The Children’s Hospital has a limited supply of CPAP machines. For this reason you will be required to rent or purchase the machine. There are many outlets that provide this and you will be provided with the contact details of these outlets. Hire costs vary depending upon the type of machine your child requires. Please advise us if you have a health care card, so we can assist any application for purchase or funding.

How long will your child need to use CPAP?

If your child has sleep apnoea and is awaiting surgery (e.g. the removal of adenoids and tonsils) then CPAP may be needed as a short-term solution until the day of surgery. In some cases the surgery will fix sleep apnoea and CPAP will no longer be needed.

Some children continue to have sleep apnoea after surgery and will need to use CPAP as a long term treatment. For some children we know CPAP will be needed long-term because surgery is not a treatment option. In these cases your child will need to see their Sleep/Respiratory doctor every 3 – 6 months (as instructed by your Sleep doctor). Your child will also need to have further sleep studies every 6 - 12 months. The use of repeat sleep studies allows us to monitor the progress of your child’s sleep breathing and the need for CPAP.

Other comments

When your child is discharged home on CPAP, you are eligible for the ‘Essential Medical Equipment Payment’ at Centrelink. This is an annual payment of $140. An application needs to be completed by you and your doctor to take to Centrelink.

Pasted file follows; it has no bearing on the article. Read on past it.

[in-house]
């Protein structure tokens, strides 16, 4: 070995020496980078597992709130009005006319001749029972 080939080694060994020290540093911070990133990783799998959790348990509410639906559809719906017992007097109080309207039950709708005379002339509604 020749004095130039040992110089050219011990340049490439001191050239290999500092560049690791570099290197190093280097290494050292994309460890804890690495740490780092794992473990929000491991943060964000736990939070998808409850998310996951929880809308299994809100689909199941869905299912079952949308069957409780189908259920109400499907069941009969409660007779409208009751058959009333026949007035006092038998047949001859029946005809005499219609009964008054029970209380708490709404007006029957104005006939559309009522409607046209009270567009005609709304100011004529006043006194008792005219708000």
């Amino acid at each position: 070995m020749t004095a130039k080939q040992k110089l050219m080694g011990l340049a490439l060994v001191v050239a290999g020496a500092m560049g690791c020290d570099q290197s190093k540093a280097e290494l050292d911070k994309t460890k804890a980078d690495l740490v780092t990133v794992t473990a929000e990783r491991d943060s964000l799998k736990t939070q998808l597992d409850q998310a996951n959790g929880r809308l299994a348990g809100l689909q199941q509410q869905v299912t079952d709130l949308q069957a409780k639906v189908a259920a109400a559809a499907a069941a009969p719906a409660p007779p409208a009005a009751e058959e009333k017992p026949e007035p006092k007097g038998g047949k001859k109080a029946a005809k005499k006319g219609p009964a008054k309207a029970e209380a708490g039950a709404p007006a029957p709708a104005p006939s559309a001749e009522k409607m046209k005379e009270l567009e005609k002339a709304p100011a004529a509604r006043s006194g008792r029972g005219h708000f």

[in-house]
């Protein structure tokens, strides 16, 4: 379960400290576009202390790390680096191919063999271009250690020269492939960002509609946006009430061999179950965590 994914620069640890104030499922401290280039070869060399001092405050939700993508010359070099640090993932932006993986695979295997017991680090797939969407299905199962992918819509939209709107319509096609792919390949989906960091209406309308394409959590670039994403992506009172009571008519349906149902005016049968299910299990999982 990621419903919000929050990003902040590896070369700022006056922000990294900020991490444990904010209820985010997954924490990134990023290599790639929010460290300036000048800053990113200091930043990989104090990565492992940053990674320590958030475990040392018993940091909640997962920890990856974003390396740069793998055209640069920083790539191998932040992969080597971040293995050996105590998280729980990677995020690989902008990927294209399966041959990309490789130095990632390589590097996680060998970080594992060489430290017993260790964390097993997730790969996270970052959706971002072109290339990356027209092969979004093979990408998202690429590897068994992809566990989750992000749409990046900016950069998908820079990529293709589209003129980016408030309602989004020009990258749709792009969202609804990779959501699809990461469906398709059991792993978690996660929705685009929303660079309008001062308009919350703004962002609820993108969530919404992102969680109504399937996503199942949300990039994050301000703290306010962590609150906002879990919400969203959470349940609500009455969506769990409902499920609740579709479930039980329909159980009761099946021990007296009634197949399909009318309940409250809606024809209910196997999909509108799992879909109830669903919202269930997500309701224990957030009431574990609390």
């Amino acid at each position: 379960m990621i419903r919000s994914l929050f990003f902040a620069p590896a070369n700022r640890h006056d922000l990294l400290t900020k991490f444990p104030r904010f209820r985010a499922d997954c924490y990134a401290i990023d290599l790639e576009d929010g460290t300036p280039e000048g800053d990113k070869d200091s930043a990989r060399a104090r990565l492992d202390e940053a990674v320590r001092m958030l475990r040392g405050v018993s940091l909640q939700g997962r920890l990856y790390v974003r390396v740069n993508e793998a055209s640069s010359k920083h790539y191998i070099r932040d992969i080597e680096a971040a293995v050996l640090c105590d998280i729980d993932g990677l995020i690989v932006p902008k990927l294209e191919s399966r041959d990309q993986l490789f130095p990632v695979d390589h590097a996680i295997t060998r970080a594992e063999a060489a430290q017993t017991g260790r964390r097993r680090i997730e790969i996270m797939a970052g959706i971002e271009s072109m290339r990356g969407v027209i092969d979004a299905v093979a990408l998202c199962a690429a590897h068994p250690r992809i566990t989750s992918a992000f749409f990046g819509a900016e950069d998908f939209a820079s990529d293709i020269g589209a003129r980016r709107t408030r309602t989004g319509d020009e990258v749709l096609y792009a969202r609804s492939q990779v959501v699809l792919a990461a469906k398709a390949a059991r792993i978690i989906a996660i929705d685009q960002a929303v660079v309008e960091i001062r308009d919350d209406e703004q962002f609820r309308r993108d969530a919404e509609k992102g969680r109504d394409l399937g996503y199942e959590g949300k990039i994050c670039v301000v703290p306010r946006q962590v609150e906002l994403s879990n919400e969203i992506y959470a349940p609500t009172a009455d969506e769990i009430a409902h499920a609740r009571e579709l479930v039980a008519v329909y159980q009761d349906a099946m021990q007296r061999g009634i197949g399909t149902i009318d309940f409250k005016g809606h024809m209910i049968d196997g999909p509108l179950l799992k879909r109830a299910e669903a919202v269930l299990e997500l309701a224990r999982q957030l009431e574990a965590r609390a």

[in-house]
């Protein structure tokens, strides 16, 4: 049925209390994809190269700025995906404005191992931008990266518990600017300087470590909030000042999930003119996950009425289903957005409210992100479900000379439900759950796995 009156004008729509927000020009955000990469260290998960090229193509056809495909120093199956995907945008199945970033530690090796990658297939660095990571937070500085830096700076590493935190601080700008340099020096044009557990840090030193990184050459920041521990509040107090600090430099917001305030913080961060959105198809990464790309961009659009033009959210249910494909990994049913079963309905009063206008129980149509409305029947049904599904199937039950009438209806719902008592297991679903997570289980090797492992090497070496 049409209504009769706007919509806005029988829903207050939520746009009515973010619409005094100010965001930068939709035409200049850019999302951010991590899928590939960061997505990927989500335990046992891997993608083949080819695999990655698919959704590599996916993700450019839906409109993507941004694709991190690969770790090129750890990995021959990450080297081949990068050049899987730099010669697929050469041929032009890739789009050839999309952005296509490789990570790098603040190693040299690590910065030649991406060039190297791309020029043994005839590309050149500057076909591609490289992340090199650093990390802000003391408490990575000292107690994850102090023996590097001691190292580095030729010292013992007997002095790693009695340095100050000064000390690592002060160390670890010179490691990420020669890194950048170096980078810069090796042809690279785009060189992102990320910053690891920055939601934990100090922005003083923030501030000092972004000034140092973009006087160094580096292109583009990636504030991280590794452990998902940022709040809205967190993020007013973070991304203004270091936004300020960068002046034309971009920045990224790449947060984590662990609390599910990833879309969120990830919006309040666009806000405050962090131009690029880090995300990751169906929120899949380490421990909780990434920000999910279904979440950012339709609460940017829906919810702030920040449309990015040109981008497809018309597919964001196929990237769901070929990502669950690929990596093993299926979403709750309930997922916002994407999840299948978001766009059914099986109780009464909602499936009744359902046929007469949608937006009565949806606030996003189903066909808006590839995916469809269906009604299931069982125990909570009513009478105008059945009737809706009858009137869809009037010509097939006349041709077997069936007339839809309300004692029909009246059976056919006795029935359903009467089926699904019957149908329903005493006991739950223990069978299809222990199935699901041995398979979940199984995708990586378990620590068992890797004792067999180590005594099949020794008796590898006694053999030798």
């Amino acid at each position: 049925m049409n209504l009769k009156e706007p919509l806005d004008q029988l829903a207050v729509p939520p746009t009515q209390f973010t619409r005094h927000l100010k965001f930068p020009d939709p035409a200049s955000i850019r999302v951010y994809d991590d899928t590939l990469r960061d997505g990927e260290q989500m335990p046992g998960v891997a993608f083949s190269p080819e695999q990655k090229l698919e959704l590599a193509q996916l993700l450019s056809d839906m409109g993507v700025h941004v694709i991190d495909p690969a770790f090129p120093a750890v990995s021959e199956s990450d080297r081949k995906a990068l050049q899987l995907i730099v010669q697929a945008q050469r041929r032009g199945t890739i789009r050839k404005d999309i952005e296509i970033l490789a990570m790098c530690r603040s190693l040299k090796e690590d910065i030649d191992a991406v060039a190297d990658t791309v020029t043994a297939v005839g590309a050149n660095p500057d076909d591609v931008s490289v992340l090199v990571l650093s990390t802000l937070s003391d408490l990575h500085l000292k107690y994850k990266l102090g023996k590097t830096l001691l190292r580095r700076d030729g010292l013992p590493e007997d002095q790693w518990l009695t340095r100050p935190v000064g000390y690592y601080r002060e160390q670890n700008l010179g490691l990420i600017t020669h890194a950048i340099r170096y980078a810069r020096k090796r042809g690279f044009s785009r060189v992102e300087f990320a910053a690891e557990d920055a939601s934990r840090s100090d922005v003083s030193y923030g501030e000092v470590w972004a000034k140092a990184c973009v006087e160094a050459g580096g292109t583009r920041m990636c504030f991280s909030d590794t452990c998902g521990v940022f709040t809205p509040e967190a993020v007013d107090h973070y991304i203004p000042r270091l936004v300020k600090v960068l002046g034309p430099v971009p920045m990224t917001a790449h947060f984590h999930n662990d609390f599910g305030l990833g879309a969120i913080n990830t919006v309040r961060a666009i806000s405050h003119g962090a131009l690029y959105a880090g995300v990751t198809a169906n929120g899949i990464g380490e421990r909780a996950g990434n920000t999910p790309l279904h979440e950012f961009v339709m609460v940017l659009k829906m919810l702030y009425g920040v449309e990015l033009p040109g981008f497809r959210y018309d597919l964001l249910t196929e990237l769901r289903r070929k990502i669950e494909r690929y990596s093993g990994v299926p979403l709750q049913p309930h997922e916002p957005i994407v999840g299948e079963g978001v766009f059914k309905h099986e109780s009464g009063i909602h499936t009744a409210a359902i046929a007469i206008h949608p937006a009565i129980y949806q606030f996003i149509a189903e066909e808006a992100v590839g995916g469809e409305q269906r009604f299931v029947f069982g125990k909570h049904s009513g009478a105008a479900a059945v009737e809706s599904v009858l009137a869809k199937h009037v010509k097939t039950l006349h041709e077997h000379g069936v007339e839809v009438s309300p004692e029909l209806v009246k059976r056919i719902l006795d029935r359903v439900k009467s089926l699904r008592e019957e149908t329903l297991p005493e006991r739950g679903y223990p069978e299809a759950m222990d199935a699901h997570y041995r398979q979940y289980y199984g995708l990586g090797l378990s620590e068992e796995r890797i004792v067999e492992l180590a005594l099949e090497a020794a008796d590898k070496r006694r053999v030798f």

CPAP machines do not have internal batteries. You must be aware of this as it will stop working in the event of a blackout. You can purchase a 12V battery and/or contact your electricity supplier. By contacting your electricity supplier you can notify them that a family member is on CPAP and request to be put on a ‘Priority List’ in the event of a blackout. By notifying your electrical supplier you are also eligible for a discount on your electricity bill.

What if your child becomes unwell at home?

If your child gets sick and needs to come to the Emergency Department you will need to bring all CPAP equipment with you.

If your child is breathing rapidly, noisily or seems to be having difficulty breathing you should see a doctor urgently.

 If the problem is very severe you may see a dusky colour around your child's lips or there may be pauses when they stop breathing. You should call an ambulance (000) if this occurs.

Contacts

RSS Scientific Officer                                       (02) 9845 1851

RSS Clinical Nurse Consultant                      (02) 9845 2572

Respiratory Support Service                         (02) 9845 3437

Biomedical Engineering Department         (02) 9845 2602

Acknowledgement for images                  

Philips Home Healthcare - customer care number                               1300 766 488

Devilbiss Healthcare Australia     

Remember:

  • Your child needs to use CPAP every time they sleep (day and night).
  •  Your child will need to get used to wearing the mask at home before we commence CPAP in hospital.
  •  You will be required to rent or purchase the CPAP machine.  You will be required to purchase replacement CPAP masks.
  • Children using CPAP need regular follow-up appointments with the Sleep doctor. 
logo
The Children's Hospital at Westmead

For publications recommended by our hospitals' experts, please visit the Kids Health book shop.